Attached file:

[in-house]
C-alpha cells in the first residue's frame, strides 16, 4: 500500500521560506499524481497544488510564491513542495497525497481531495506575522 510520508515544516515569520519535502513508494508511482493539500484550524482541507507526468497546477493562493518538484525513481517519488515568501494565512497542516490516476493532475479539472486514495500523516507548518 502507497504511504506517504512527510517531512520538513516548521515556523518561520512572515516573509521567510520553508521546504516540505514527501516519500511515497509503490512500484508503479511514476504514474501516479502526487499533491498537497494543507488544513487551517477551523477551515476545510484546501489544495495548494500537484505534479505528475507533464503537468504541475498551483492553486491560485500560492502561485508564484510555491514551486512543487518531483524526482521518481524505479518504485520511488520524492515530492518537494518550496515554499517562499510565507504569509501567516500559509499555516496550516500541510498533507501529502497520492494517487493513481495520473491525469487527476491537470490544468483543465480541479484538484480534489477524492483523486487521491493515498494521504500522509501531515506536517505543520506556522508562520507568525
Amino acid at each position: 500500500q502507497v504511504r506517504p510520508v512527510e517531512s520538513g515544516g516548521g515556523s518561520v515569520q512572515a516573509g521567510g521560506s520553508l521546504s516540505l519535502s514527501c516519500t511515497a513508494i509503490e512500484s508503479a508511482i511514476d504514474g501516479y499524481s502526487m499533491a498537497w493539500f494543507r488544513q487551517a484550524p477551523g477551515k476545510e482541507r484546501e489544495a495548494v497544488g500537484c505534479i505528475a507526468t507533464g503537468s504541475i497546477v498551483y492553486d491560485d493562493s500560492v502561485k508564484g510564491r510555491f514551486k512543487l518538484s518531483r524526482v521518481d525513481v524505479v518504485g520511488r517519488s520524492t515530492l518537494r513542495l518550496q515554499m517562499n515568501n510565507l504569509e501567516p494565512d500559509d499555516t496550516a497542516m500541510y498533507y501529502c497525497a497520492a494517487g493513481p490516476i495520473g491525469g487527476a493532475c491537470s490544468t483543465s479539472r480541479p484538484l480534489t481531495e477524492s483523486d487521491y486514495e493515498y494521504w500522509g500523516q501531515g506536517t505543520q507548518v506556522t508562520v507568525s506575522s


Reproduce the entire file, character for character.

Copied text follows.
[in-house]
C-alpha cells in the first residue's frame, strides 16, 4: 500500500521560506499524481497544488510564491513542495497525497481531495506575522 510520508515544516515569520519535502513508494508511482493539500484550524482541507507526468497546477493562493518538484525513481517519488515568501494565512497542516490516476493532475479539472486514495500523516507548518 502507497504511504506517504512527510517531512520538513516548521515556523518561520512572515516573509521567510520553508521546504516540505514527501516519500511515497509503490512500484508503479511514476504514474501516479502526487499533491498537497494543507488544513487551517477551523477551515476545510484546501489544495495548494500537484505534479505528475507533464503537468504541475498551483492553486491560485500560492502561485508564484510555491514551486512543487518531483524526482521518481524505479518504485520511488520524492515530492518537494518550496515554499517562499510565507504569509501567516500559509499555516496550516500541510498533507501529502497520492494517487493513481495520473491525469487527476491537470490544468483543465480541479484538484480534489477524492483523486487521491493515498494521504500522509501531515506536517505543520506556522508562520507568525
Amino acid at each position: 500500500q502507497v504511504r506517504p510520508v512527510e517531512s520538513g515544516g516548521g515556523s518561520v515569520q512572515a516573509g521567510g521560506s520553508l521546504s516540505l519535502s514527501c516519500t511515497a513508494i509503490e512500484s508503479a508511482i511514476d504514474g501516479y499524481s502526487m499533491a498537497w493539500f494543507r488544513q487551517a484550524p477551523g477551515k476545510e482541507r484546501e489544495a495548494v497544488g500537484c505534479i505528475a507526468t507533464g503537468s504541475i497546477v498551483y492553486d491560485d493562493s500560492v502561485k508564484g510564491r510555491f514551486k512543487l518538484s518531483r524526482v521518481d525513481v524505479v518504485g520511488r517519488s520524492t515530492l518537494r513542495l518550496q515554499m517562499n515568501n510565507l504569509e501567516p494565512d500559509d499555516t496550516a497542516m500541510y498533507y501529502c497525497a497520492a494517487g493513481p490516476i495520473g491525469g487527476a493532475c491537470s490544468t483543465s479539472r480541479p484538484l480534489t481531495e477524492s483523486d487521491y486514495e493515498y494521504w500522509g500523516q501531515g506536517t505543520q507548518v506556522t508562520v507568525s506575522s